Tough polyester holds up to 24 arrows up to 30 inches long. Triangular stabilizer straps keep it in place on your back. Roomy storage pouch holds accessories. MOLLE panel makes it possible to attach more pouches.
Too heavy for some to wear comfortably.
Easy to load and grab, this option holds 12 to 18 arrows split between 3 sturdy storage tubes. It can be attached to a belt or belt loop on the right or left hip. Storage pouch is removable.
Arrows rattle loudly in the tubes, and it can be uncomfortable to walk with.
Fits easily over the shoulder for most youths aged 6 to 11. Padded interior helps grip the arrows so that they don’t slide out. Sturdy fabric also protects arrows from the elements.
Tends to fold over when holding only a few arrows or shorter, youth-length arrows.
Mounts quickly to a compound bow riser and detaches quickly. Provides fast access to arrows when needed. Features dual adjustable arrow grippers. Soft-Touch hood cuts down on noise. Very lightweight.
Users have commented that the mechanism that locks the unit to your bow feels cheap.
We recommend these products based on an intensive research process that's designed to cut through the noise and find the top products in this space. Guided by experts, we spend hours looking into the factors that matter, to bring you these selections.
Over two millennia in the making, the archery quiver has been a useful and important tool throughout history. When a bow and arrow was the go-to weapon of choice for hunters and warriors, the quiver provided a convenient and efficient way to store and use arrows. Today, those qualities are just as noteworthy, whether you’re practicing at the range or wandering in the wilderness.
Archery quivers do more than simply hold arrows for your use. They may also protect the arrows from inclement weather, brace them against any jostling or falls, and offer you quick, easy, and quiet access to them. The best archery quivers are lightweight yet durable so as not to burden you or disrupt your shooting. Capacity, weight, material, and comfort all factor into finding the right archery quiver, though perhaps the most important factor is how you intend to use the quiver.
The quiver has evolved over the years to cater to individual needs and styles. Here are some of the most popular types of quivers.
Back quiver: This common type of quiver is what you typically see in movies. The quiver resembles a shoulder bag that fits securely across the archer's back. It is open at the top, where the nock ends of the arrows are easily accessible. The open end falls on the shoulder side of the archer’s draw hand. Back quivers allow for quick and convenient access, but they take some getting used to.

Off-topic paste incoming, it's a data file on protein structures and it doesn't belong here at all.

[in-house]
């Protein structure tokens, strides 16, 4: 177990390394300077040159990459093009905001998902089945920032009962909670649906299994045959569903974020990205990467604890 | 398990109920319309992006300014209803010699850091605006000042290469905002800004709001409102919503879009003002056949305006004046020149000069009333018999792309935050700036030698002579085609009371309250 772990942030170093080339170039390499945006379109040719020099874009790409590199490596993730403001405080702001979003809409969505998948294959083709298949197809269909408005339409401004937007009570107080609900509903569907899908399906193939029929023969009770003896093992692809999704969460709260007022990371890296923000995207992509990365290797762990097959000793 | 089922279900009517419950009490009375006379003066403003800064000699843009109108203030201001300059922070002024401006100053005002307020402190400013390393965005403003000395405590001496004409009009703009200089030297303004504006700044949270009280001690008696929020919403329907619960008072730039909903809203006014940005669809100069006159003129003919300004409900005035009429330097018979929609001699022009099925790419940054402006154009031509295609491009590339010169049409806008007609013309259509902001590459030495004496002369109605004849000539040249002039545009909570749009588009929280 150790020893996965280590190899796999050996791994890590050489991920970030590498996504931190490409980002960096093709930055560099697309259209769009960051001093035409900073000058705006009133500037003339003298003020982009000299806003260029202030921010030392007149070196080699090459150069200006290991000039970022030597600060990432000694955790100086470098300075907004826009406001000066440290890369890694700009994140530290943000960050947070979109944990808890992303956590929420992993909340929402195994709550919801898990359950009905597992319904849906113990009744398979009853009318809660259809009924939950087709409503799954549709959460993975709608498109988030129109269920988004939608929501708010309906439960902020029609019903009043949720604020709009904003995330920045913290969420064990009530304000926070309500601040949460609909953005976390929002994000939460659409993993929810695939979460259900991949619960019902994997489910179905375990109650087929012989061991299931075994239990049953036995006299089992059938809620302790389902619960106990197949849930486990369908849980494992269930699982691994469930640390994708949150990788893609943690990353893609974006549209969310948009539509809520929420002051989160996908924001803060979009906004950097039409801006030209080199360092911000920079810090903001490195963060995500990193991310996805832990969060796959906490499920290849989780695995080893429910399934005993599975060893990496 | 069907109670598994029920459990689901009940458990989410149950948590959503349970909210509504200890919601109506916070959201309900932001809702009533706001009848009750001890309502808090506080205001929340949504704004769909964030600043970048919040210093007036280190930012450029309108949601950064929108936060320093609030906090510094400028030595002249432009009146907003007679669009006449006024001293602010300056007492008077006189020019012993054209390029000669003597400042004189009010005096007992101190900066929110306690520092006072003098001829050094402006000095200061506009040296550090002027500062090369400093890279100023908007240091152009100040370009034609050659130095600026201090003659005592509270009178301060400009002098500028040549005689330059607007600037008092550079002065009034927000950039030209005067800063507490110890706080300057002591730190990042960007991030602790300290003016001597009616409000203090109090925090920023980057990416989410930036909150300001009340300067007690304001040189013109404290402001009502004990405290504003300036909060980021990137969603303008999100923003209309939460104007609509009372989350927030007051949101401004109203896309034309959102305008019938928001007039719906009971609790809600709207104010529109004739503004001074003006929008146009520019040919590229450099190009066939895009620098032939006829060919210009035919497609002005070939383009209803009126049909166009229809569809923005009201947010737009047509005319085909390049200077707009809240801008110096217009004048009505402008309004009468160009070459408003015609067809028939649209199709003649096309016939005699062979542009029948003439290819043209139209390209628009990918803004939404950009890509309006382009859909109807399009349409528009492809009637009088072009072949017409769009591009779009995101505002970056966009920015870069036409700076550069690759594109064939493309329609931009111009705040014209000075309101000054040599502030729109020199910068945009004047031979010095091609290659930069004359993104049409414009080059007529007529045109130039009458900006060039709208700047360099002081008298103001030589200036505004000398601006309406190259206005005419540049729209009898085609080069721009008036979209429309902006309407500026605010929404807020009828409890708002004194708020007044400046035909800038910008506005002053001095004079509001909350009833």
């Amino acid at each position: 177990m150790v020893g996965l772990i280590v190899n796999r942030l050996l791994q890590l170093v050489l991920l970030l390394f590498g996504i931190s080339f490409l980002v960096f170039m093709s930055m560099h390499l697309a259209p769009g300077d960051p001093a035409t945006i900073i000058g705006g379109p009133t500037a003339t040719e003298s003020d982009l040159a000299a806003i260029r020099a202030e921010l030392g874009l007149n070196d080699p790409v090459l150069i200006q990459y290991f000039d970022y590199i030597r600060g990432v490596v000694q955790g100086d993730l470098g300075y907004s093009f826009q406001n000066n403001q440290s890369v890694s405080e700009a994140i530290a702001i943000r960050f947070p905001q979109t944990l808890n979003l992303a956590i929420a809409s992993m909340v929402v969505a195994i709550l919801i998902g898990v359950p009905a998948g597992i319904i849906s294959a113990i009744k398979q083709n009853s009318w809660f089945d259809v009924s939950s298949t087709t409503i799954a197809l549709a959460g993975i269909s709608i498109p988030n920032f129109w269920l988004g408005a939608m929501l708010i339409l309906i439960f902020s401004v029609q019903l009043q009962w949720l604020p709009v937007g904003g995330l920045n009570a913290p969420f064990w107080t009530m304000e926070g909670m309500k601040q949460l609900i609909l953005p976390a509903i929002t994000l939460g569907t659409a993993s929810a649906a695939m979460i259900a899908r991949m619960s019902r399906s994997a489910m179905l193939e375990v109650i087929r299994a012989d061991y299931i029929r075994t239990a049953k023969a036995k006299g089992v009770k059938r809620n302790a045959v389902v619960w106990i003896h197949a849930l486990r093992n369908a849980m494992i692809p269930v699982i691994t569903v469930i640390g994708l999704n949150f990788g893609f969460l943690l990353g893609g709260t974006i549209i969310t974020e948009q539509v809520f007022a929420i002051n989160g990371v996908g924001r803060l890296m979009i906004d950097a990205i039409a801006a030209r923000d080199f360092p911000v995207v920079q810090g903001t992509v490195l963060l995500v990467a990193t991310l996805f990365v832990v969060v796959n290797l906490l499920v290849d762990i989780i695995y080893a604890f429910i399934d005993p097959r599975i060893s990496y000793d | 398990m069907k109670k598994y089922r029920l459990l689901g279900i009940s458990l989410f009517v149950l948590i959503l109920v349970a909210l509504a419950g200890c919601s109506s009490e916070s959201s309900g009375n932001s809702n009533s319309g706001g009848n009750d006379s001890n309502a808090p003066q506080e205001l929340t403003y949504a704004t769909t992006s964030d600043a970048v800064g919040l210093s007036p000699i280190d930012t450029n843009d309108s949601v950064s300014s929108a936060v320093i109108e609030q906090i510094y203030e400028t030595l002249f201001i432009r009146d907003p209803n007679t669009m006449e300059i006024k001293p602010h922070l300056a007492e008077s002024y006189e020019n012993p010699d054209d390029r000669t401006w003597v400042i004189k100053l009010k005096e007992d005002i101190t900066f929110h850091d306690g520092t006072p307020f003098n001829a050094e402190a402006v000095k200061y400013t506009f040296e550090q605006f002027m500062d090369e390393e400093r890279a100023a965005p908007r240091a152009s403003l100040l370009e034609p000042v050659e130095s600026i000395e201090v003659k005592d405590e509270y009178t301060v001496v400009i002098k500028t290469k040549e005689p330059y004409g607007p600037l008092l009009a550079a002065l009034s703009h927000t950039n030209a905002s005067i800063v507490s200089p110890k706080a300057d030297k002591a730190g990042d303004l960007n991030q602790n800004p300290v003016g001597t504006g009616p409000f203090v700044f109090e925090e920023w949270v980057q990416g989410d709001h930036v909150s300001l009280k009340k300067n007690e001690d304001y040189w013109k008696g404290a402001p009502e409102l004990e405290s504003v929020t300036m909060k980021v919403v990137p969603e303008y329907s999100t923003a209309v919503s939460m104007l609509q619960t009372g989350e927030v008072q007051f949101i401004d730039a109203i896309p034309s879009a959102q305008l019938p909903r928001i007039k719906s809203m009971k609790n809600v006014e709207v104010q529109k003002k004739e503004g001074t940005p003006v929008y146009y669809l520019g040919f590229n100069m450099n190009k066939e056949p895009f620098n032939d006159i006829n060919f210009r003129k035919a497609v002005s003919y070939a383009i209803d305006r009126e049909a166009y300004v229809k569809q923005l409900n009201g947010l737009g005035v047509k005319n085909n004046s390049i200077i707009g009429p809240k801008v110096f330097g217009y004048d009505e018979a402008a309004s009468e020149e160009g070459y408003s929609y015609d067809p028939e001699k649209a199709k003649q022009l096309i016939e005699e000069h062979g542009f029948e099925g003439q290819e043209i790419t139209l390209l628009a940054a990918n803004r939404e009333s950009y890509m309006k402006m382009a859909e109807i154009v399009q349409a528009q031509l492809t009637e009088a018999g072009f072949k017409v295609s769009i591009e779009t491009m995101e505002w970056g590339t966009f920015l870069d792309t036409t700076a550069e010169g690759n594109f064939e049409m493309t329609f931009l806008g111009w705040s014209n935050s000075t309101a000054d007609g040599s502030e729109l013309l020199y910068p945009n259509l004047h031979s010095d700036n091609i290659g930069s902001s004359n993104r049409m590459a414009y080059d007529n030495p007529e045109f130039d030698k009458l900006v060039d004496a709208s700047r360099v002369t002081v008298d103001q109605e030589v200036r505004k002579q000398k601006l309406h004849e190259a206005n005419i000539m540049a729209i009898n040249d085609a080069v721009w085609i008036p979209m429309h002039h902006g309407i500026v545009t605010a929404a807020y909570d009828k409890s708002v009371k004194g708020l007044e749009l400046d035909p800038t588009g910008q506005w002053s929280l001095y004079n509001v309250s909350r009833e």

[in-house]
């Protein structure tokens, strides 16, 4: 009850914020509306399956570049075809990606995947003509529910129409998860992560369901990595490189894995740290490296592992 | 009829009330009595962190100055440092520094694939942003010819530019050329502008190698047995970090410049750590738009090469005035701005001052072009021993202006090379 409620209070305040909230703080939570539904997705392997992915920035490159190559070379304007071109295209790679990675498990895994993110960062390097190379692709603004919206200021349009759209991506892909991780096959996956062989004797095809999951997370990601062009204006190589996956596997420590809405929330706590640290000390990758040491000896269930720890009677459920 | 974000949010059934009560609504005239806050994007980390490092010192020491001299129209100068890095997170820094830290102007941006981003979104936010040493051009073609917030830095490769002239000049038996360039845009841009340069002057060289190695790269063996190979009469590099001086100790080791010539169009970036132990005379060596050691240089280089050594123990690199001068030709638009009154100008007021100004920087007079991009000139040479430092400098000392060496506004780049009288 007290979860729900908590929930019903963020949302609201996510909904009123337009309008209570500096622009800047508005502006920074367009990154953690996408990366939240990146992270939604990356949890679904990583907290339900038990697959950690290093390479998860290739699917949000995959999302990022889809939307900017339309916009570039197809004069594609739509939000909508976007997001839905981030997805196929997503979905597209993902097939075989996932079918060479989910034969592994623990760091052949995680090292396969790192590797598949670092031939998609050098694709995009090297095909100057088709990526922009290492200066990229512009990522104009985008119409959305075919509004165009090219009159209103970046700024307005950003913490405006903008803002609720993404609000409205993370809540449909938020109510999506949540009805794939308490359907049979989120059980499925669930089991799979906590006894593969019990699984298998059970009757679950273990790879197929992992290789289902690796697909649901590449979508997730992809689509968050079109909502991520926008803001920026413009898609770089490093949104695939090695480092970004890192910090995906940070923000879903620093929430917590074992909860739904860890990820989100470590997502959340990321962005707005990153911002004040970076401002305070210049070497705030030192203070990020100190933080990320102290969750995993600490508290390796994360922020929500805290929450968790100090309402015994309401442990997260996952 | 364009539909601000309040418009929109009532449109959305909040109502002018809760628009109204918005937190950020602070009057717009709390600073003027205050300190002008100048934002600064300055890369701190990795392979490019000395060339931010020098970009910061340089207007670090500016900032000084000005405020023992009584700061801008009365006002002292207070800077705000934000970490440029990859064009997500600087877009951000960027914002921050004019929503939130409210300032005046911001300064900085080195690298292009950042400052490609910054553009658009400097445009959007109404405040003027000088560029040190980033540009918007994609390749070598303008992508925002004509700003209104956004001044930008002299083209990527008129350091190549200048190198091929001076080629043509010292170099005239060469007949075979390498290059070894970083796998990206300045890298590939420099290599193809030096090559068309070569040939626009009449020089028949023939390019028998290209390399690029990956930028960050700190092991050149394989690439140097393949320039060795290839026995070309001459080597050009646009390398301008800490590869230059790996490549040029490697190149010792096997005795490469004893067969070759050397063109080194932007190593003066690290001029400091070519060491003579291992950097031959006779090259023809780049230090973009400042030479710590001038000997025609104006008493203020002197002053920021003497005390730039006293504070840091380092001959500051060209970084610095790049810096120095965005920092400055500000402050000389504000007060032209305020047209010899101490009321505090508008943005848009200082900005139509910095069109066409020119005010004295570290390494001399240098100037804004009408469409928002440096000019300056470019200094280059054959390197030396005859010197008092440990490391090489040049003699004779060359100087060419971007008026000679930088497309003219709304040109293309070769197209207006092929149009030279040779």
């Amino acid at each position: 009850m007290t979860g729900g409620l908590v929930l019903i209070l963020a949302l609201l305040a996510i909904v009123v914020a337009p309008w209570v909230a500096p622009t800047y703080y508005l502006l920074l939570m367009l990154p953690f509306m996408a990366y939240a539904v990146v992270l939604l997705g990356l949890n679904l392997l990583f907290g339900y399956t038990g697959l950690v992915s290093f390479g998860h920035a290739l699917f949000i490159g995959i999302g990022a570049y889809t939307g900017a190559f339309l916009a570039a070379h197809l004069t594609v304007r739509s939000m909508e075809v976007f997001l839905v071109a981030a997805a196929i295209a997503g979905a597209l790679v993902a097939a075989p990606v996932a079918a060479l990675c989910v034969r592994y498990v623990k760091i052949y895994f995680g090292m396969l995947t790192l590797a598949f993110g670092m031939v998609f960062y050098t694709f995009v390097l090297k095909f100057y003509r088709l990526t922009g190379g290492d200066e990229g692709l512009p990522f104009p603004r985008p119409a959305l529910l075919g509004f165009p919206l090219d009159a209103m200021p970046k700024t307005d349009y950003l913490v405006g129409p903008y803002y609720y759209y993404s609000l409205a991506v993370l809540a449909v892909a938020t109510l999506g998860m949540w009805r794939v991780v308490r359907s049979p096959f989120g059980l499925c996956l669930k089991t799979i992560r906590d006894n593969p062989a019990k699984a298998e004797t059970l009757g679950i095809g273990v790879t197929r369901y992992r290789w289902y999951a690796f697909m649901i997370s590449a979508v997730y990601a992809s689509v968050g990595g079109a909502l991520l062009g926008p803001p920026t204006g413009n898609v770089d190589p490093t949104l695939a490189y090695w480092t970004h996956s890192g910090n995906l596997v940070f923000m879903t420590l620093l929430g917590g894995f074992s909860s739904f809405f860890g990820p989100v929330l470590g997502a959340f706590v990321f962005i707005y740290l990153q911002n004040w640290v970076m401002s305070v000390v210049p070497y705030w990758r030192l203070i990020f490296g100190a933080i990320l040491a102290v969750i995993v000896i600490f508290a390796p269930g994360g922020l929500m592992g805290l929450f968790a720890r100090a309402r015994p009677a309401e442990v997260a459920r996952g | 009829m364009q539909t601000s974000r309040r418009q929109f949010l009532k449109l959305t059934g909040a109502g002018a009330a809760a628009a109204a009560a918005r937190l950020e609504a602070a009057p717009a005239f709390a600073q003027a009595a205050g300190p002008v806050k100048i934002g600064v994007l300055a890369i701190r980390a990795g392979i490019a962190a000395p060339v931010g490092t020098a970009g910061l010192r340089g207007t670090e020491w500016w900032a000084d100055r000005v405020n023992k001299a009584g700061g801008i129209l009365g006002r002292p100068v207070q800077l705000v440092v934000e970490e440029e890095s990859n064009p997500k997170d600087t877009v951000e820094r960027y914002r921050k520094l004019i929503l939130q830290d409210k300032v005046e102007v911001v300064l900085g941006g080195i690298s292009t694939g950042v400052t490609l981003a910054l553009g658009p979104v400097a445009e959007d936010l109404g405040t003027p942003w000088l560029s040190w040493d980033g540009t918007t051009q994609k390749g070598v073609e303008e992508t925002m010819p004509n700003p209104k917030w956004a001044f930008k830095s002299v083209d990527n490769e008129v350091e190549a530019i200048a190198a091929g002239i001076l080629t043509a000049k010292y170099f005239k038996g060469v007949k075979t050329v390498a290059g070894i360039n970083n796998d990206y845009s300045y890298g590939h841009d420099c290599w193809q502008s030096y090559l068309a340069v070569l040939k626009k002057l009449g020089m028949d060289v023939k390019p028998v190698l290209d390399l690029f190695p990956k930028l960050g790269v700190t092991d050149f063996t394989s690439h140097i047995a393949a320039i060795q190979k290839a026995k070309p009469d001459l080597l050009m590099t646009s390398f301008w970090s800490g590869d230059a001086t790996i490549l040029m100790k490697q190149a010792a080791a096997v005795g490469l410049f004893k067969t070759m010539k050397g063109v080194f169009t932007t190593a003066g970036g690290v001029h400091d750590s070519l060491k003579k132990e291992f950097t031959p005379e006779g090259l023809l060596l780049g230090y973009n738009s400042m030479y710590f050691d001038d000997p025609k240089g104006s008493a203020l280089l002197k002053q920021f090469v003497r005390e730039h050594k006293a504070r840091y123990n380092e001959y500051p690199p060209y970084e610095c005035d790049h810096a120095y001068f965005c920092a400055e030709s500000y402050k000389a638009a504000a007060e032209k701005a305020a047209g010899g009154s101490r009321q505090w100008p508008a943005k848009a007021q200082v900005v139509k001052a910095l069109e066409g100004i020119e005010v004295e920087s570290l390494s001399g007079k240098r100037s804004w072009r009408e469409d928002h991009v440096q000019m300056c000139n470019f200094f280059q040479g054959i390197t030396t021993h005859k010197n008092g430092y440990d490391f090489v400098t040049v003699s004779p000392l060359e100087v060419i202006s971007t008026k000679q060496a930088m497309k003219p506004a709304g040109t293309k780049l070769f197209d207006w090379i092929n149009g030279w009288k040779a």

Belt quiver: As the name suggests, this type of quiver attaches around your waist and allows easy access to arrows at your side. Typically, the arrows will be accessible on the side opposite your dominant hand; you pull them out across your body. These are also referred to as side or field quivers.
Ground quiver: These quivers are used when you’re shooting from a stationary location. Ground quivers are preferred by competitors and those practicing at a fixed location. There may be a bag, but more likely, the quiver will be a simple ring that is stuck in the ground and holds the arrows.
Bow quiver: Typically used by hunters, this style of quiver affixes directly to the bow — most often a compound bow. They are relatively lightweight, and while they may not store a great many arrows, they are conveniently positioned. They are space-saving, too, particularly if you have to carry other items on your back while in the wilderness.
Detachable quivers: Similar to bow quivers, detachable quivers can affix to your bow but also come off easily. They don’t support a lot of arrows, but they are useful if you often move across short distances. These quivers may attach by a screw or locking mechanism. You’ll want to be sure you can attach and detach quickly and easily, without making a sound. Some archers prefer this option because a bow quiver adds extra weight and forces you to compensate when shooting.
The size of a quiver informs how easy or hard it is to carry. Larger quivers may be heavier. While arrows don’t weigh much, a quiver full of arrows will add weight that should be factored into your assessment.